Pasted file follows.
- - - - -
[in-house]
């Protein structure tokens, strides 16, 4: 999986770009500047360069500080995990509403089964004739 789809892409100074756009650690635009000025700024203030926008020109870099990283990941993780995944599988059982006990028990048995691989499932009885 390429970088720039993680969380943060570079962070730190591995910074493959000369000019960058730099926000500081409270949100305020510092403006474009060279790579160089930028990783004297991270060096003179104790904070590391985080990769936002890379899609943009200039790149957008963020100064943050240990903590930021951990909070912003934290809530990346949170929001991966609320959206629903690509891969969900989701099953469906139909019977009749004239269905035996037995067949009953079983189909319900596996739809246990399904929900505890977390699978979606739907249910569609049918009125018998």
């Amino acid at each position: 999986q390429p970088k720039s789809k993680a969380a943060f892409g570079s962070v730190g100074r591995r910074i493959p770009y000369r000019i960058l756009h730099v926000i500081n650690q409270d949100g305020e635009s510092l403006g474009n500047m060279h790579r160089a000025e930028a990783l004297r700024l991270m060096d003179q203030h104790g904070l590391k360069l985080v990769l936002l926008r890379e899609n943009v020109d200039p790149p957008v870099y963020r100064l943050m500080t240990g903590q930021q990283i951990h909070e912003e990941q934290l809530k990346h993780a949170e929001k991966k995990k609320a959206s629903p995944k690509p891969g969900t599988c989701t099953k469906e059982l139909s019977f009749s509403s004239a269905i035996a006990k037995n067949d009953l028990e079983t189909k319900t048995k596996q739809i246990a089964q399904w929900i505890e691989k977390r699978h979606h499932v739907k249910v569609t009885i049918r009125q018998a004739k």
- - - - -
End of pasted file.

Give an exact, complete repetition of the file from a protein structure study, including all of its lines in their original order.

[in-house]
């Protein structure tokens, strides 16, 4: 999986770009500047360069500080995990509403089964004739 789809892409100074756009650690635009000025700024203030926008020109870099990283990941993780995944599988059982006990028990048995691989499932009885 390429970088720039993680969380943060570079962070730190591995910074493959000369000019960058730099926000500081409270949100305020510092403006474009060279790579160089930028990783004297991270060096003179104790904070590391985080990769936002890379899609943009200039790149957008963020100064943050240990903590930021951990909070912003934290809530990346949170929001991966609320959206629903690509891969969900989701099953469906139909019977009749004239269905035996037995067949009953079983189909319900596996739809246990399904929900505890977390699978979606739907249910569609049918009125018998």
């Amino acid at each position: 999986q390429p970088k720039s789809k993680a969380a943060f892409g570079s962070v730190g100074r591995r910074i493959p770009y000369r000019i960058l756009h730099v926000i500081n650690q409270d949100g305020e635009s510092l403006g474009n500047m060279h790579r160089a000025e930028a990783l004297r700024l991270m060096d003179q203030h104790g904070l590391k360069l985080v990769l936002l926008r890379e899609n943009v020109d200039p790149p957008v870099y963020r100064l943050m500080t240990g903590q930021q990283i951990h909070e912003e990941q934290l809530k990346h993780a949170e929001k991966k995990k609320a959206s629903p995944k690509p891969g969900t599988c989701t099953k469906e059982l139909s019977f009749s509403s004239a269905i035996a006990k037995n067949d009953l028990e079983t189909k319900t048995k596996q739809i246990a089964q399904w929900i505890e691989k977390r699978h979606h499932v739907k249910v569609t009885i049918r009125q018998a004739k």